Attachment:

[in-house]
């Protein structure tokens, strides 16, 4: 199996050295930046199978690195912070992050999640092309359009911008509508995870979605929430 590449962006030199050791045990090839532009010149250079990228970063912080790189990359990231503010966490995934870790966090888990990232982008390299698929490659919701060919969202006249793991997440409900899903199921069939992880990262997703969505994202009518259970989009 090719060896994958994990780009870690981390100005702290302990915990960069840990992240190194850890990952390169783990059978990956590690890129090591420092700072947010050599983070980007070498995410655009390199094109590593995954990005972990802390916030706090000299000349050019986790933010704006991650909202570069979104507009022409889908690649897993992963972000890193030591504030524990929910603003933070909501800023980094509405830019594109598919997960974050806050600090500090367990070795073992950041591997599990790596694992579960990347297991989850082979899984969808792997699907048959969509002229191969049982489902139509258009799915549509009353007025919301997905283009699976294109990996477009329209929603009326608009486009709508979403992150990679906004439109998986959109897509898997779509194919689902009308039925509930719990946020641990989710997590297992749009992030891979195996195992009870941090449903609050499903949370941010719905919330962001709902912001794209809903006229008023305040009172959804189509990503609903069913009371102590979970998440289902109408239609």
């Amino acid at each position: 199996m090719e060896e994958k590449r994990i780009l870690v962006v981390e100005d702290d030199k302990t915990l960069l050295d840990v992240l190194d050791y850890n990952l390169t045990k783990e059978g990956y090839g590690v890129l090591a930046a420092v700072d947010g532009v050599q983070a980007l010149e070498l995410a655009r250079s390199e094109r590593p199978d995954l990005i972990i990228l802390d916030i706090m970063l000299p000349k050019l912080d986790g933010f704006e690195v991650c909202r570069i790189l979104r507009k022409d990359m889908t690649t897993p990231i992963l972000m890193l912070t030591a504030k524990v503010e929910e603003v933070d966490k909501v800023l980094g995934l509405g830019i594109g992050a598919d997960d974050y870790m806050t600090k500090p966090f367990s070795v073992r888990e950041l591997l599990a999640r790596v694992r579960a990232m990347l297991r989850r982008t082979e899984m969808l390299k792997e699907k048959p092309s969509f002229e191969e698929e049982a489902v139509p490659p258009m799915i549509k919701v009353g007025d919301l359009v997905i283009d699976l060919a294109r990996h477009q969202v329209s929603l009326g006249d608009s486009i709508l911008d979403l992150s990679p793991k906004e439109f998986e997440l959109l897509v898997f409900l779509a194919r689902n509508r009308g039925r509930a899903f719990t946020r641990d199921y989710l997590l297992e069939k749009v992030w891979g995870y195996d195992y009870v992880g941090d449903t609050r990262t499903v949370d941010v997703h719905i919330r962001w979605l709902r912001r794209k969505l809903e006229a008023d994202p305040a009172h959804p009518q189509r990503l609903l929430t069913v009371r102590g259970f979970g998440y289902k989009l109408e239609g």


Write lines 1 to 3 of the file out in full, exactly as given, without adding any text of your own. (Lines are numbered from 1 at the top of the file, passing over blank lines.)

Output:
[in-house]
């Protein structure tokens, strides 16, 4: 199996050295930046199978690195912070992050999640092309359009911008509508995870979605929430 590449962006030199050791045990090839532009010149250079990228970063912080790189990359990231503010966490995934870790966090888990990232982008390299698929490659919701060919969202006249793991997440409900899903199921069939992880990262997703969505994202009518259970989009 090719060896994958994990780009870690981390100005702290302990915990960069840990992240190194850890990952390169783990059978990956590690890129090591420092700072947010050599983070980007070498995410655009390199094109590593995954990005972990802390916030706090000299000349050019986790933010704006991650909202570069979104507009022409889908690649897993992963972000890193030591504030524990929910603003933070909501800023980094509405830019594109598919997960974050806050600090500090367990070795073992950041591997599990790596694992579960990347297991989850082979899984969808792997699907048959969509002229191969049982489902139509258009799915549509009353007025919301997905283009699976294109990996477009329209929603009326608009486009709508979403992150990679906004439109998986959109897509898997779509194919689902009308039925509930719990946020641990989710997590297992749009992030891979195996195992009870941090449903609050499903949370941010719905919330962001709902912001794209809903006229008023305040009172959804189509990503609903069913009371102590979970998440289902109408239609």
């Amino acid at each position: 199996m090719e060896e994958k590449r994990i780009l870690v962006v981390e100005d702290d030199k302990t915990l960069l050295d840990v992240l190194d050791y850890n990952l390169t045990k783990e059978g990956y090839g590690v890129l090591a930046a420092v700072d947010g532009v050599q983070a980007l010149e070498l995410a655009r250079s390199e094109r590593p199978d995954l990005i972990i990228l802390d916030i706090m970063l000299p000349k050019l912080d986790g933010f704006e690195v991650c909202r570069i790189l979104r507009k022409d990359m889908t690649t897993p990231i992963l972000m890193l912070t030591a504030k524990v503010e929910e603003v933070d966490k909501v800023l980094g995934l509405g830019i594109g992050a598919d997960d974050y870790m806050t600090k500090p966090f367990s070795v073992r888990e950041l591997l599990a999640r790596v694992r579960a990232m990347l297991r989850r982008t082979e899984m969808l390299k792997e699907k048959p092309s969509f002229e191969e698929e049982a489902v139509p490659p258009m799915i549509k919701v009353g007025d919301l359009v997905i283009d699976l060919a294109r990996h477009q969202v329209s929603l009326g006249d608009s486009i709508l911008d979403l992150s990679p793991k906004e439109f998986e997440l959109l897509v898997f409900l779509a194919r689902n509508r009308g039925r509930a899903f719990t946020r641990d199921y989710l997590l297992e069939k749009v992030w891979g995870y195996d195992y009870v992880g941090d449903t609050r990262t499903v949370d941010v997703h719905i919330r962001w979605l709902r912001r794209k969505l809903e006229a008023d994202p305040a009172h959804p009518q189509r990503l609903l929430t069913v009371r102590g259970f979970g998440y289902k989009l109408e239609g």